The Vancouver Winter Games begin Feb. 12. The women's snowboardcross race is Tuesday Feb. 16.

•Reach reporter Mike Campbell at or 257-4329.


A list of the U.S. Snowboarding Team members who were selected for the Vancouver Olympics on Feb. 12-28 with hometown and age:

Halfpipe Men

Greg Bretz, Mammoth Lakes, CA, 19, 12/19/1990

Scotty Lago, Seabrook, NH, 22, 11/12/1987

Louie Vito, Sandy, UT, 21, 3/20/1988

Shaun White, Carlsbad, CA, 23, 9/3/1986 (2006)

Halfpipe Women

Gretchen Bleiler, Aspen, CO, 28, 04/10/1981 (2006)

Kelly Clark, Mt. Snow, VT, 26, 07/26/1983 (2002, 2006)

Elena Hight, South Lake Tahoe, CA, 20, 08/17/1989 (2006)

Hannah Teter, Belmont, VT, 23, 0½7/1987 (2006)


Nick Baumgartner, Iron River, MI, 28, 12/17/1981

Nate Holland, Squaw Valley, CA, 31, 1⅛/1978 (2006)

Graham Watanabe, Sun Valley, ID, 27, 03/19/1982 (2006)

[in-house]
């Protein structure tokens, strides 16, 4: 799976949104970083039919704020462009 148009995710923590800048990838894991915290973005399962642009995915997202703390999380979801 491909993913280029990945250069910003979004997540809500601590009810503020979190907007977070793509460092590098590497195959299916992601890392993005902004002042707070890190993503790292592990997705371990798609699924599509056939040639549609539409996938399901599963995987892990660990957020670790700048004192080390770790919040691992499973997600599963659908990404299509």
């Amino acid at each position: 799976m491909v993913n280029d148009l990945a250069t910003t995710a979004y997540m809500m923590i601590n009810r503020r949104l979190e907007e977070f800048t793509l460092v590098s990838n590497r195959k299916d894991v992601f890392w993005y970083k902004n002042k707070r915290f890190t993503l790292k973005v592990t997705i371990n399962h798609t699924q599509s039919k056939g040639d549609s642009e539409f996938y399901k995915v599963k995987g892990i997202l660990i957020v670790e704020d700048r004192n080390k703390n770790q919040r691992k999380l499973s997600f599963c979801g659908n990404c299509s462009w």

Seth Wescott, Sugarloaf, ME, 33, 06/28/1976 (2006)

SBX Women

Callan Chythlook-Sifsof, Girdwood, AK, 24, 04/17/1985

Faye Gulini, Salt Lake City, 17, 03/24/1992

Lindsey Jacobellis, Stratton Mountain, VT, 24, 08/19/1985 (2006)


Tyler Jewell, Steamboat Springs, CO, 32, 02/21/1977 (2006)

Chris Klug, Aspen, CO, 37, 11/18/1972 (1998, 2002)

PGS Women

Michelle Gorgone, Boston, 26, 10/18/1983 (2006)

Hardly a surprise, Lindsey Vonn and Bode Miller lead a list of U.S. skiers earning spots for the Vancouver Games. The announcement of the team was delayed until Tuesday to see if any extra spots opened up.

Some did and the Americans received four extra spots, bringing the total on the men's and women's teams to 22 skiers.